Jacobsen: What has been the feedback from the younger population and from the professional communities (academic and research)?

Betsos: I have never met someone that did not like what Karmik was doing. I’m not aware of much focus on Karmik in research. It’s worth noting that Karmik is kind of the small kid on the block. Organizations like Dancesafe, ANKORS, Trip! Project, have been around for a really long time, and so in a lot of ways they are better for studying.

Jacobsen: Thank you for the opportunity and your time, Alex.

Image Credit: Alex Betsos.

Scott Jacobsen

Scott Jacobsen

Member-at-Large/Writer

(Last Update: September 28, 2016)

Scott Douglas Jacobsen researches and presents independent panels, papers, and posters, and with varied research labs and groups, and part-time in landscaping (lifting, mowing, and raking) and gardening (digging, planting, and weeding). He is the Founder of In-Sight: Independent Interview-Based Journal and In-Sight Publishing. UCI Ethics Center awarded him with the distinction of Francisco Ayala Scholar (2014) for mentoring, presenting, researching, and writing. If you want to contact Scott, you may inquire or comment through e-mail: Scott.D.Jacobsen@Gmail.com.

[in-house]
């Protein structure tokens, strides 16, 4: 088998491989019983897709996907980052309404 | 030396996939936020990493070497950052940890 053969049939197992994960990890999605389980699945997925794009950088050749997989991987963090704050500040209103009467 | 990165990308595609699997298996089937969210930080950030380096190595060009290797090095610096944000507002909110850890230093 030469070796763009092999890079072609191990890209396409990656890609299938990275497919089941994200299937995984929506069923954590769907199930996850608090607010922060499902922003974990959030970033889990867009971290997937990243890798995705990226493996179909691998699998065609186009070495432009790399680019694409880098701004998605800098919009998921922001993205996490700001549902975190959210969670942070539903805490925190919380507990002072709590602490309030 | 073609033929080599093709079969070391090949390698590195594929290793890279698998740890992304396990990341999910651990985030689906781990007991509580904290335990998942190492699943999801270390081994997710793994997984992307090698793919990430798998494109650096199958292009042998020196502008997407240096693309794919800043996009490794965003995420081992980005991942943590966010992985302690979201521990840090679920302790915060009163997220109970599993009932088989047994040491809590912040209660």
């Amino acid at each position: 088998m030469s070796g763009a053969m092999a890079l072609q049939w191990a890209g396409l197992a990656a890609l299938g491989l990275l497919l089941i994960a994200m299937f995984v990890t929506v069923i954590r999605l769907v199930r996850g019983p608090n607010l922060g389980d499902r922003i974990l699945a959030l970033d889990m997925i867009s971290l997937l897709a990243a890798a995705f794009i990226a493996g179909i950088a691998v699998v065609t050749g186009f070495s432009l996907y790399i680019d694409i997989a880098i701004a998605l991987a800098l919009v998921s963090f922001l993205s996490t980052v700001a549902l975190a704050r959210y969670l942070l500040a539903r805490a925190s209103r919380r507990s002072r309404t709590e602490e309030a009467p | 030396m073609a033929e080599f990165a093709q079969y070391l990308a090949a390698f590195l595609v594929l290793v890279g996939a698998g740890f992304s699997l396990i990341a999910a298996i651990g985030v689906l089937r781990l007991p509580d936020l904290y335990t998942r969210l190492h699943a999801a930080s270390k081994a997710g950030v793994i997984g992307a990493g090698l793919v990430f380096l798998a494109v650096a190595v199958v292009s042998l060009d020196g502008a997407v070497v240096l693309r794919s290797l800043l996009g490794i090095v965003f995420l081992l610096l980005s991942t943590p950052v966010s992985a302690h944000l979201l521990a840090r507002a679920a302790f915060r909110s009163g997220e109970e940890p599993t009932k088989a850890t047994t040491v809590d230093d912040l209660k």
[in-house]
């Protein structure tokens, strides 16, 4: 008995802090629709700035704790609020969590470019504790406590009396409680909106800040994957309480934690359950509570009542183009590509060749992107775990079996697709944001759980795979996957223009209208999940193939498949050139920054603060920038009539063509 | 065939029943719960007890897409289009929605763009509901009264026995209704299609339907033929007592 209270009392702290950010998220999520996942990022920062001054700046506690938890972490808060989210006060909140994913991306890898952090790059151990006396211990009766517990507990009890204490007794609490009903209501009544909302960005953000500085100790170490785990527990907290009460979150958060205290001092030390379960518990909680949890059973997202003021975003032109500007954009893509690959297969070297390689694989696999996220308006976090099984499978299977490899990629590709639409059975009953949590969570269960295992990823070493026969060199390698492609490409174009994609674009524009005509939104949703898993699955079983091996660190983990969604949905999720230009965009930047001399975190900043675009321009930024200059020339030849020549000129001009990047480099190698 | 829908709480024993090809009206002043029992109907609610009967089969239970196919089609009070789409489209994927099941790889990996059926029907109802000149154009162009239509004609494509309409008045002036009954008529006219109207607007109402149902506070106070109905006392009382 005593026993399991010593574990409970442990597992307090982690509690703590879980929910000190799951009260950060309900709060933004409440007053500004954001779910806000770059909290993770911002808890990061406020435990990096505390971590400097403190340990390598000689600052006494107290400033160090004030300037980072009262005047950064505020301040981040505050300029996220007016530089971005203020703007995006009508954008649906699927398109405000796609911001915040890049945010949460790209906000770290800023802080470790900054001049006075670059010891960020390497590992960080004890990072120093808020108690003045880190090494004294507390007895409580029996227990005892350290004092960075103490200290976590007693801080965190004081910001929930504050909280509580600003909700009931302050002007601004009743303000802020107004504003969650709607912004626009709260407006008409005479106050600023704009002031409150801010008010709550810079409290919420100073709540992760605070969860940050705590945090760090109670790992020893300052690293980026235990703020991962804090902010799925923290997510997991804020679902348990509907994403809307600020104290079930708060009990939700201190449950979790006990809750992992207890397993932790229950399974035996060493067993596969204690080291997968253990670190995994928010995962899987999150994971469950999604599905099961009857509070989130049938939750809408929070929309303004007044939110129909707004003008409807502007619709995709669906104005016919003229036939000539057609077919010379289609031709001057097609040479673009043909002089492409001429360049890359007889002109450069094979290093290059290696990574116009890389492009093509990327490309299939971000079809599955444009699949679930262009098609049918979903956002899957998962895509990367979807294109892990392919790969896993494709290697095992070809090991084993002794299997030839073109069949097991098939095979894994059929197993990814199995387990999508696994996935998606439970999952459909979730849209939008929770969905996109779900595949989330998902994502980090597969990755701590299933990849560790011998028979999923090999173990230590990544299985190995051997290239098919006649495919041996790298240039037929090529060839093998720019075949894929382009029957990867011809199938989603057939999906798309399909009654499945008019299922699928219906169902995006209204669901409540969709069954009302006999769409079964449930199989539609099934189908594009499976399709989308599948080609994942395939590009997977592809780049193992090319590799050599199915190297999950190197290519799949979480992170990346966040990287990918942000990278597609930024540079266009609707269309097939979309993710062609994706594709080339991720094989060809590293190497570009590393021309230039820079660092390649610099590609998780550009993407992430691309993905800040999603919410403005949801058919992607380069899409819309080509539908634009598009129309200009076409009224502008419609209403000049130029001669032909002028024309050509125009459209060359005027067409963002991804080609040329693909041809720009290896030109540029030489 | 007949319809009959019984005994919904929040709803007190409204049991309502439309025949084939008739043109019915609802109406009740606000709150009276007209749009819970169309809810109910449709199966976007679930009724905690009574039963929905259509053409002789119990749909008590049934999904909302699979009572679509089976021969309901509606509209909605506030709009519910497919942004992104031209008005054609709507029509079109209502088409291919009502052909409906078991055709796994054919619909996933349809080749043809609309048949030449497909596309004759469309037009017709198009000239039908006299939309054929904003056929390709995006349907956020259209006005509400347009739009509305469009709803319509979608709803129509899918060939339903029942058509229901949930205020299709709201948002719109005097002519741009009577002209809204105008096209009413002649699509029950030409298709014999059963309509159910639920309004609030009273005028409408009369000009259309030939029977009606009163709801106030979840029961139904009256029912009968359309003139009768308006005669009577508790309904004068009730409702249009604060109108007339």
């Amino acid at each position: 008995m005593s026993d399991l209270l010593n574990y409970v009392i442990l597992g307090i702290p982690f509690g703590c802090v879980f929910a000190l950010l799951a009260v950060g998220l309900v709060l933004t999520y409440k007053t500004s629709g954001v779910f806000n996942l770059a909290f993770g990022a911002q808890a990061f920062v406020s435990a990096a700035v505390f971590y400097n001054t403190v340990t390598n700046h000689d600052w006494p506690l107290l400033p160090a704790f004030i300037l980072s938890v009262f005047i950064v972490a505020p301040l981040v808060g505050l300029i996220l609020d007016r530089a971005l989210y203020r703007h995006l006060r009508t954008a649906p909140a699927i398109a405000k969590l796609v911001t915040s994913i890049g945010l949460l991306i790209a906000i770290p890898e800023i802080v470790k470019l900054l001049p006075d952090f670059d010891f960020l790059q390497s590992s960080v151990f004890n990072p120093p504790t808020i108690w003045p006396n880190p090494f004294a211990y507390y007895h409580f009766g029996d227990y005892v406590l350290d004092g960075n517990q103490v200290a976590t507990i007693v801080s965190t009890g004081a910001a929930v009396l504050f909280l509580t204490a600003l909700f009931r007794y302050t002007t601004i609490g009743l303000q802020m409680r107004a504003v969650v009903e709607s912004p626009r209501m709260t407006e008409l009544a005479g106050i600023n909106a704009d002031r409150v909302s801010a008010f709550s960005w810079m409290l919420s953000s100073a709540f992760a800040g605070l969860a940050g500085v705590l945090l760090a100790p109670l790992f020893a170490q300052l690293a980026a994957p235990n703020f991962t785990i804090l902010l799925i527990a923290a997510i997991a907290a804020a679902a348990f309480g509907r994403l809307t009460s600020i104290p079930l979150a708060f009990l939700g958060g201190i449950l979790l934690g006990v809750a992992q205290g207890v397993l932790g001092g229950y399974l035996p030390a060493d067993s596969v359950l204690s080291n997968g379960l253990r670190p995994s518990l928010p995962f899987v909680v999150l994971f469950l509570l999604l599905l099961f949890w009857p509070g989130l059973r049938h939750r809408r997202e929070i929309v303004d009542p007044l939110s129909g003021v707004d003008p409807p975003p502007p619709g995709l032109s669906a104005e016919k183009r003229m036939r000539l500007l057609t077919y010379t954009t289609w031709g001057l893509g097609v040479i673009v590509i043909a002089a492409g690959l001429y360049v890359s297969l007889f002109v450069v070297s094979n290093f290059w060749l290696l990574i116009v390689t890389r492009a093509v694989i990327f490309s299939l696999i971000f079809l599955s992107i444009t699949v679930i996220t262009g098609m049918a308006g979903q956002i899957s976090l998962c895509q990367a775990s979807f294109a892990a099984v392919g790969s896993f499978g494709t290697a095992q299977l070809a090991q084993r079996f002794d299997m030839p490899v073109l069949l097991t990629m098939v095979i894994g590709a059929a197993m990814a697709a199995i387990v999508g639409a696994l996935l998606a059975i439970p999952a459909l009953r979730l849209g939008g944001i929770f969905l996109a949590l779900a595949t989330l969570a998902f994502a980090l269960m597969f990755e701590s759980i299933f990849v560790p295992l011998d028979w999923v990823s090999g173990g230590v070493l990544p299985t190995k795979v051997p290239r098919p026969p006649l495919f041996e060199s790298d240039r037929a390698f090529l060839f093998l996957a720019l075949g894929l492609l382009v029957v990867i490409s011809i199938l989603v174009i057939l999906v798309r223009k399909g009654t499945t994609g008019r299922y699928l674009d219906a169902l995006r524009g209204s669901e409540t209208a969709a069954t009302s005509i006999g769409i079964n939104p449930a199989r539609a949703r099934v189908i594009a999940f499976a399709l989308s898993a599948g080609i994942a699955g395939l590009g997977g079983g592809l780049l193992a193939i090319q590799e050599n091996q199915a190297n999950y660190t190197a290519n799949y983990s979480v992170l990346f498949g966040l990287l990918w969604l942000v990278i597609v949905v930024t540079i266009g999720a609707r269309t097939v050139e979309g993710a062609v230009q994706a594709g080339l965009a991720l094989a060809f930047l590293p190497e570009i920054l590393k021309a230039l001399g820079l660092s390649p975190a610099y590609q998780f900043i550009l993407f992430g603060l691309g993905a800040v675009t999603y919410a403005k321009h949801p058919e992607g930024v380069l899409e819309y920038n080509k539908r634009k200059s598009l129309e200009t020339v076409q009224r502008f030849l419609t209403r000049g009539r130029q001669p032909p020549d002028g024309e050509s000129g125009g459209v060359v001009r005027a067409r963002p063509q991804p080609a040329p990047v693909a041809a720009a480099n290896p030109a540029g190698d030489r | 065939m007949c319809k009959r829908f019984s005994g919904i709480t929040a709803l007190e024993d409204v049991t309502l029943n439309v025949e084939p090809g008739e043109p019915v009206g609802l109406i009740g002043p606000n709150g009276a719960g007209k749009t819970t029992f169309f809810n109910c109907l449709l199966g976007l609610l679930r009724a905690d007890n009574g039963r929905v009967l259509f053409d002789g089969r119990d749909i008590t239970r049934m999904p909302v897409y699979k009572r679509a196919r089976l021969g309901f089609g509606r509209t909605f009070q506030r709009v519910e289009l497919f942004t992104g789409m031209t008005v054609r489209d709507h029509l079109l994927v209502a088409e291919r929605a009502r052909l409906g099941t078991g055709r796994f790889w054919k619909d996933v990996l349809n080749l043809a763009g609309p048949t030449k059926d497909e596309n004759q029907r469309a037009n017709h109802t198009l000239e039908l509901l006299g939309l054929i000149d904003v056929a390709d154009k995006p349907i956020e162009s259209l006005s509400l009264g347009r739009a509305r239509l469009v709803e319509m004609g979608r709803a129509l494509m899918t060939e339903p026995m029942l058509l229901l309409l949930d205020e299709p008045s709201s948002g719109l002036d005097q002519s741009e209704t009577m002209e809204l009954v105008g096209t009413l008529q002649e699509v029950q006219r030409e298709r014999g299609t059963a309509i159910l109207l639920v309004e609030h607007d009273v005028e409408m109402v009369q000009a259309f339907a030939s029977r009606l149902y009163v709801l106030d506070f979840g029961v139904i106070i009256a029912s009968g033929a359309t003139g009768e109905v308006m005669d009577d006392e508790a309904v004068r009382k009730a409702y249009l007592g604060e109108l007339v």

He published in American Enterprise InstituteAnnaborgiaConatus NewsEarth Skin & EdenFresh Start Recovery CentreGordon Neighbourhood HouseHuffington PostIn-Sight: Independent Interview-Based JournalJolly DragonsKwantlen Polytechnic University Psychology DepartmentLa Petite MortLearning Analytics Research GroupLifespan Cognition Psychology LabLost in SamaraMarijuana Party of CanadaMomMandyNoesis: The Journal of the Mega SocietyPiece of MindProduction ModeSynapseTeenFinancialThe PeakThe UbysseyThe Voice MagazineTransformative DialoguesTreasure Box KidsTrusted Clothes.

CSSDP UBC Hosts Art Show and Dialogue on the Opioid Crisis

CSSDP UBC Hosts Art Show and Dialogue on the Opioid Crisis

In Vancouver, there is no lack of awareness that we are in the midst of an opioid overdose crisis. With roughly four individuals in BC losing their lives to a drug overdose every day, many of us have been personally affected in some way by this crisis. Although we often see coverage of the opioid crisis in the news, what we rarely see is how students and young people in BC are experiencing this crisis. But, this isn’t because students aren’t affected. In November, members of CSSDP UBC helped facilitate naloxone training for over 100 students at UBC. There was such high demand for this event that the student society had to schedule another naloxone training party a few weeks later. Despite this, there is still a level of stigma attached to openly discussing experiences with opioids and other illicit drugs. We wanted to change that.